Cape Town households call for electricity tariffs to be reduced

City says NERSA’s 15% tariff recommendation would lead to a shortfall of R500-million for 2023/24

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Scores of residents and civil society groups protested outside the Civic Centre in Cape Town’s city centre on Saturday against ballooning electricity tariffs. Photos: Vincent Lali

  • Scores of residents and civic groups protested outside the Civic Centre in the city centre on Saturday against ballooning electricity prices.
  • They want the municipality to amend its 17.6% electricity tariff hike to NERSA’s 15% figure.
  • Many people spoke about how the tariff hike has been negatively impacting their lives.
  • The City says it has already reduced Eskom’s tariff of 18.5% to 17.6% for its residents.
  • The City says that NERSA’s recommendation of 15.1% for municipalities would not be sustainable for Cape Town, and would lead to a shortfall in excess of R500-million for 2023/24 alone.

Nearly 17,000 people have signed a petition for the City of Cape Town to amend its 17.6% electricity tariff hike to the National Energy Regulator’s (NERSA)’s 15% figure.

This comes as scores of residents and civic groups protested outside the Civic Centre in the city centre on Saturday against ballooning electricity prices.

They waved placards which read: “My R10 is just enough to boil eggs” and “I have no food due to high tariffs”.

Peter Lonwabo, Cape Peninsula chair of the South African National Civics Organisation (SANCO), said social grant recipients are the worst affected by the tariff hikes.

“They go around the township begging for money to buy electricity ten days after they receive their grants. Some residents resort to connecting illegally or tampering with their boxes because they can’t afford to buy electricity,” he said.

Lonwabo said the City has a responsibility to provide free electricity to poor households, particularly those who survive on grants.

Joyce Malepu from the Gugulethu Women’s Assembly lives with her children and grandchild. They depend on her old age grant. “I have been battling to buy electricity since the day the tariffs shot up. I always worry that I will run out of electricity and keep on checking the number of units on my box.”

To save on electricity, Malepu now uses a paraffin heater to cook, but she says this blackens her pots.

“The City must listen to our cry and drop electricity tariffs,” she said.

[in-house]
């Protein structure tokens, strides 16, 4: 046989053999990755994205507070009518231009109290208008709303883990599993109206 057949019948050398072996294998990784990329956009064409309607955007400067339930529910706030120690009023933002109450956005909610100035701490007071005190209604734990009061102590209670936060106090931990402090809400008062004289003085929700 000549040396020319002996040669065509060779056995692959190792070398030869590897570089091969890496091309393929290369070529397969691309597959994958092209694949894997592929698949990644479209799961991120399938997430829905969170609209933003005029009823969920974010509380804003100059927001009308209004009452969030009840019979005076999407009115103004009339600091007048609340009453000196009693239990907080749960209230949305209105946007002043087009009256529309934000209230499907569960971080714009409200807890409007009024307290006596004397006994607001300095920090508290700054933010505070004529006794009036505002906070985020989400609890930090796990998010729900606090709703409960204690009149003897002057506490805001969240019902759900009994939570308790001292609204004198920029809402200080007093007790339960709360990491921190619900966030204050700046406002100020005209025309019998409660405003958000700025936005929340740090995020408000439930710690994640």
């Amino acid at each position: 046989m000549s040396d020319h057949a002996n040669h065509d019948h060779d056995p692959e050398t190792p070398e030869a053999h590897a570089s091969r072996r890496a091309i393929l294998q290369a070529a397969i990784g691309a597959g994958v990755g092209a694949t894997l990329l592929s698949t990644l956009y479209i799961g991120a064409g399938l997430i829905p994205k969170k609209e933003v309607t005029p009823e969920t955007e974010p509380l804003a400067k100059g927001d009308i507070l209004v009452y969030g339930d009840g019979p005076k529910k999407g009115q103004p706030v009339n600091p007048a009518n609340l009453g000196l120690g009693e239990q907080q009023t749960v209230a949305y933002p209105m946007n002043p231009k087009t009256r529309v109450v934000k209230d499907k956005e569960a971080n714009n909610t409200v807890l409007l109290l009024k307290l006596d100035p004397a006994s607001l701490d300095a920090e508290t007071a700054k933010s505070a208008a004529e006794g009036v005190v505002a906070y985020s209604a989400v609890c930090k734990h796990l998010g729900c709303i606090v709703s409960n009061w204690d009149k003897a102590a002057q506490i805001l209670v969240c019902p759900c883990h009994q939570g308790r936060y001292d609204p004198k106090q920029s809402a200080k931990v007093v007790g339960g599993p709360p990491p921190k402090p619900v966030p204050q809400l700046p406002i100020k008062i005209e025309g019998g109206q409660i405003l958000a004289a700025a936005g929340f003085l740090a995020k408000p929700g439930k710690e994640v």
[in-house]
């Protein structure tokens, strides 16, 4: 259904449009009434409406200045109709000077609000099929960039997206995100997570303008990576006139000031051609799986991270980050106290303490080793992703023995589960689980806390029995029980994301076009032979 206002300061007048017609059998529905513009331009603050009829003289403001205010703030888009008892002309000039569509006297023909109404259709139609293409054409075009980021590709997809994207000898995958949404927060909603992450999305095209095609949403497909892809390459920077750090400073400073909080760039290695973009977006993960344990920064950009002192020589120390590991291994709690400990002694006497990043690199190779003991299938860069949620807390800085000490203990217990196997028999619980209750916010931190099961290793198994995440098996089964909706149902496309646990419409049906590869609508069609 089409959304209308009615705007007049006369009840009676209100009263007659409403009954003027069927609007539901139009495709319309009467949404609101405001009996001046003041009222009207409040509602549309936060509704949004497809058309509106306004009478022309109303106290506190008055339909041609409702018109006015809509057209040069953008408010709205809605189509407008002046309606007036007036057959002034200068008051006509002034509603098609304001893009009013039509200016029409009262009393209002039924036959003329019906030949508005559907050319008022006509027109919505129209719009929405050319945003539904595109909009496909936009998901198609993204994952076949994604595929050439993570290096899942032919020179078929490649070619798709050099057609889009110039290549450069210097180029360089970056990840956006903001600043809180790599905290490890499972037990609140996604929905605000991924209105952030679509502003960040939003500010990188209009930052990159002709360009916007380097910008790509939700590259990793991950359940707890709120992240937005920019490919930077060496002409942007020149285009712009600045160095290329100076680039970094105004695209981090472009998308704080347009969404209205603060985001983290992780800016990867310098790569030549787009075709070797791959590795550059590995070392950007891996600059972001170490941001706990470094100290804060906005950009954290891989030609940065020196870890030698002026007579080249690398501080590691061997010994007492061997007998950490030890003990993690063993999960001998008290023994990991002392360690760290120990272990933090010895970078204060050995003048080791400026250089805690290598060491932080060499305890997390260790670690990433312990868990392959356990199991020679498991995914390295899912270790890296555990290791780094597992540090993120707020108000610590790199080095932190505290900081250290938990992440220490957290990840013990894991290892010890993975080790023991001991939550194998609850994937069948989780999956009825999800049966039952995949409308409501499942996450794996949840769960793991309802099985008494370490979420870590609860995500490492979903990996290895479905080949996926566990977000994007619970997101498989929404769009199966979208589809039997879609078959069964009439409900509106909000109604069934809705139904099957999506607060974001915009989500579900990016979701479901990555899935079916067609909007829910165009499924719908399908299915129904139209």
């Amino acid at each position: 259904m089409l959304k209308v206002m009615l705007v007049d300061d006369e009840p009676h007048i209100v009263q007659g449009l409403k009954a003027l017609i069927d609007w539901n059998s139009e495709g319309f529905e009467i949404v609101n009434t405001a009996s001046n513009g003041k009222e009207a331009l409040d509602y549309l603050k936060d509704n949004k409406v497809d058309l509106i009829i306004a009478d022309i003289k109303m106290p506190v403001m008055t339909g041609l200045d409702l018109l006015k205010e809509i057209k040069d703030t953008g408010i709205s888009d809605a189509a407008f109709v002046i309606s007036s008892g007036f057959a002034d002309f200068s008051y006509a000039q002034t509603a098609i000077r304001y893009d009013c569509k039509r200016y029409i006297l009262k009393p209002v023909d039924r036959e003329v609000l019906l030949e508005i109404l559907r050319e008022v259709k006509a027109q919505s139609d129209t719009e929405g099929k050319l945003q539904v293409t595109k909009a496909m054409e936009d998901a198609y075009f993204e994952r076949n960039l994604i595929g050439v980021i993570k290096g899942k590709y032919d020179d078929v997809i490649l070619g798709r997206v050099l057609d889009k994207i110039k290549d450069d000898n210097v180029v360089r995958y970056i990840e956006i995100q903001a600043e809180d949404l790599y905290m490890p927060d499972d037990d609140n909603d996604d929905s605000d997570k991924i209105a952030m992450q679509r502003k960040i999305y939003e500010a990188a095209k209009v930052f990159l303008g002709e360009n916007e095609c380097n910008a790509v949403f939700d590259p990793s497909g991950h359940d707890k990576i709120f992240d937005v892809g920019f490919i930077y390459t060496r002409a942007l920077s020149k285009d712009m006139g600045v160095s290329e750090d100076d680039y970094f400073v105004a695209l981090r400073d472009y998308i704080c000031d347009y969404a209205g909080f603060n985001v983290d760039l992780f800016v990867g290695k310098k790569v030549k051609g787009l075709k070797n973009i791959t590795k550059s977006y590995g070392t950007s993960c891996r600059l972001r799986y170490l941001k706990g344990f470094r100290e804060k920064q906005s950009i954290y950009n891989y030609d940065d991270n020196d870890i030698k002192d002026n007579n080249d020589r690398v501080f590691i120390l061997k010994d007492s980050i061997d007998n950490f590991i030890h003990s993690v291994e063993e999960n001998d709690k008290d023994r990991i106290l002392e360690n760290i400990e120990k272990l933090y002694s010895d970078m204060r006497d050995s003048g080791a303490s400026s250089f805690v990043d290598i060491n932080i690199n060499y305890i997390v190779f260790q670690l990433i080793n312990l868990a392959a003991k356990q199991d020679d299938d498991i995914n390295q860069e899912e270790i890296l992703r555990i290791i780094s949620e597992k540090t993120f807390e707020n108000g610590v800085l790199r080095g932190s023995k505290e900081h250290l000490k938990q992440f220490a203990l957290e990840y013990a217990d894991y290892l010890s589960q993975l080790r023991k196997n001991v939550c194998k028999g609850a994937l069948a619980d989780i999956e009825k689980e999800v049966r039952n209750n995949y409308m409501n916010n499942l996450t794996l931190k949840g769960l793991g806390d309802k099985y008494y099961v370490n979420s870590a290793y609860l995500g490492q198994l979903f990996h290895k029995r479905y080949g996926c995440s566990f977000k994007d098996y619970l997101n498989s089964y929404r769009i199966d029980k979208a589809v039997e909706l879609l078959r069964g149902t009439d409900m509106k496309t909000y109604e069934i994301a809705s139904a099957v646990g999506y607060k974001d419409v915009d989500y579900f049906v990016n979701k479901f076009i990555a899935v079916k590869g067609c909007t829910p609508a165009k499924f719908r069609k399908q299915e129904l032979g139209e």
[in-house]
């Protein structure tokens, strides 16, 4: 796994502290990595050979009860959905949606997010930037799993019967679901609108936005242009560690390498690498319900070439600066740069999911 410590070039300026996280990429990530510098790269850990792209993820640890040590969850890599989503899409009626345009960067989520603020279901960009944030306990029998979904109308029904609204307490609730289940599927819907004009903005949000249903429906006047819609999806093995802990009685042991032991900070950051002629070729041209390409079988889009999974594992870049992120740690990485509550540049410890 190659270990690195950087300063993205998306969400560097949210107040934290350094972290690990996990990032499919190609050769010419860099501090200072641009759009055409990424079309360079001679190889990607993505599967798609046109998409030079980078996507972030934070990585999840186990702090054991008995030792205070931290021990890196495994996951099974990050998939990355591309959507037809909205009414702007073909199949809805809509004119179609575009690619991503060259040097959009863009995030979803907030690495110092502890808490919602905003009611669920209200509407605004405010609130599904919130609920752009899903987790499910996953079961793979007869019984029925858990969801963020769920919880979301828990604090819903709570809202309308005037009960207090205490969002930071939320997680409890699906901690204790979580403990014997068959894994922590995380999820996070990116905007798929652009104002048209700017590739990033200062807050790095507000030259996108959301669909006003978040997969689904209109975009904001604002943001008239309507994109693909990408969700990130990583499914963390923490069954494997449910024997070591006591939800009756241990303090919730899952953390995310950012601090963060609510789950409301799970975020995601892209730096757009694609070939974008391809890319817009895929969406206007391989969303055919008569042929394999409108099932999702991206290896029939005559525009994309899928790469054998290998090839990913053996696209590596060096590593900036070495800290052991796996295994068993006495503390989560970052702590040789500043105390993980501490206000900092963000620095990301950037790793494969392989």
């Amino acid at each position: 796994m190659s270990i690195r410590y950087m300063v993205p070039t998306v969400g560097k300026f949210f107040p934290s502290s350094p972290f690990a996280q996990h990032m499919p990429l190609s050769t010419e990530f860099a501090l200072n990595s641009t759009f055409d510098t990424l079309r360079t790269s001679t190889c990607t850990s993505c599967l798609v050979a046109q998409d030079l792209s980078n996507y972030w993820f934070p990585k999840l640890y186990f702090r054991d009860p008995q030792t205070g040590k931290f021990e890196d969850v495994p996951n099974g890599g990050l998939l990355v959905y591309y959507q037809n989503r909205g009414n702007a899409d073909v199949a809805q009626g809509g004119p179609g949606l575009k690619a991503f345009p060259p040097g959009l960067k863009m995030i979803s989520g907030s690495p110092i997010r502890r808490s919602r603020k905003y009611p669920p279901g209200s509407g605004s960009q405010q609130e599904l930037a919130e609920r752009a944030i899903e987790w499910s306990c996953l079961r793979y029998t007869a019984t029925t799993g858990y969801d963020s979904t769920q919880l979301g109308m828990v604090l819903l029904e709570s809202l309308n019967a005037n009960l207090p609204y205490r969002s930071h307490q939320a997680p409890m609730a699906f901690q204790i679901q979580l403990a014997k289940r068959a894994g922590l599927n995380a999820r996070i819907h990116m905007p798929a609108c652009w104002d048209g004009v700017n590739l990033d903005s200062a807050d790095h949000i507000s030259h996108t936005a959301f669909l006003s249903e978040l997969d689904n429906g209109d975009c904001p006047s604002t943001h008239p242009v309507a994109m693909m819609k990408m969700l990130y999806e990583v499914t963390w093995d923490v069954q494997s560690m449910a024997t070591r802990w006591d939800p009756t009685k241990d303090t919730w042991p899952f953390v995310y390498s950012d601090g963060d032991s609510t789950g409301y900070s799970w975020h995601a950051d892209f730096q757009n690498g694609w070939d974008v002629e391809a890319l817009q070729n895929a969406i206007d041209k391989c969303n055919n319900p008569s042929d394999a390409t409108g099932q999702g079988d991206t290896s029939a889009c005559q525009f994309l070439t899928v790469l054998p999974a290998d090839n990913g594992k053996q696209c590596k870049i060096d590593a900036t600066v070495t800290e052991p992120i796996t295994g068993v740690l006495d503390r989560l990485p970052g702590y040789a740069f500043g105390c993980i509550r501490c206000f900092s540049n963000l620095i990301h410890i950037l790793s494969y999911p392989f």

Christine Ngxanga said she often runs out of electricity and her and her son have to sit in the dark in their shack in Nyanga.

“When I switch off the lights to save electricity at night, my four-year-old son becomes frightened. When he asks why I don’t light the shack, I say mommy doesn’t have money for electricity,” she told GroundUp tearfully.

On days when she doesn’t have money for electricity, she uses a candle. “I worry that my kids and I may burn to death if I forget to put out the candle,” Ngxanga said.

According to the group’s memorandum, they want the City to take a household’s affordability into consideration when implementing tariff hikes.

“The City cannot see the public as a source of profit to fund their ambitious R70-million 2023/24 budget which benefits only a few,” read the memorandum.

Protesters also demanded that the City “remove the unregulated 37 cents added to each unit we buy and cease subsidising the rates department by taking 10% from electricity revenue”.

The memorandum, however, supported the removal of illegal connections and that electricity must be supplied and metered to all communities.

The group wants the City to respond by 2 September. Three officials from the City who came out to sign the memo.

In a statement on the weekend, the City said its electricity tariff “is a legal Council-approved tariff in terms of the Municipal Finance Management Act. The NERSA tariff methodology has been declared unlawful by two courts. Having approved an 18.5% Eskom hike, NERSA’s recommendation of 15.1% for municipalities is not sustainable for the City, and would lead to a shortfall in excess of R500-million for 2023/24 alone”.

“The City has been able to reduce Eskom’s 18.5% increase to 17.6% for residents, and is the metro offering the most comprehensive protection for subsidised lifeline customers while funding plans to end sole reliance on expensive Eskom power as soon as possible,” he said.

The City said that it was making “unprecedented investments” in electricity infrastructure maintenance and upgrades worth just under R4-billion over the next three years. “On service delivery, around 80% of electricity outages are fixed in under 3.5 hours for City-supplied electricity customers, and 99.9% of all faults are fixed within national Quality of Service timeframes,” the statement read.

TOPICS:  Electricity

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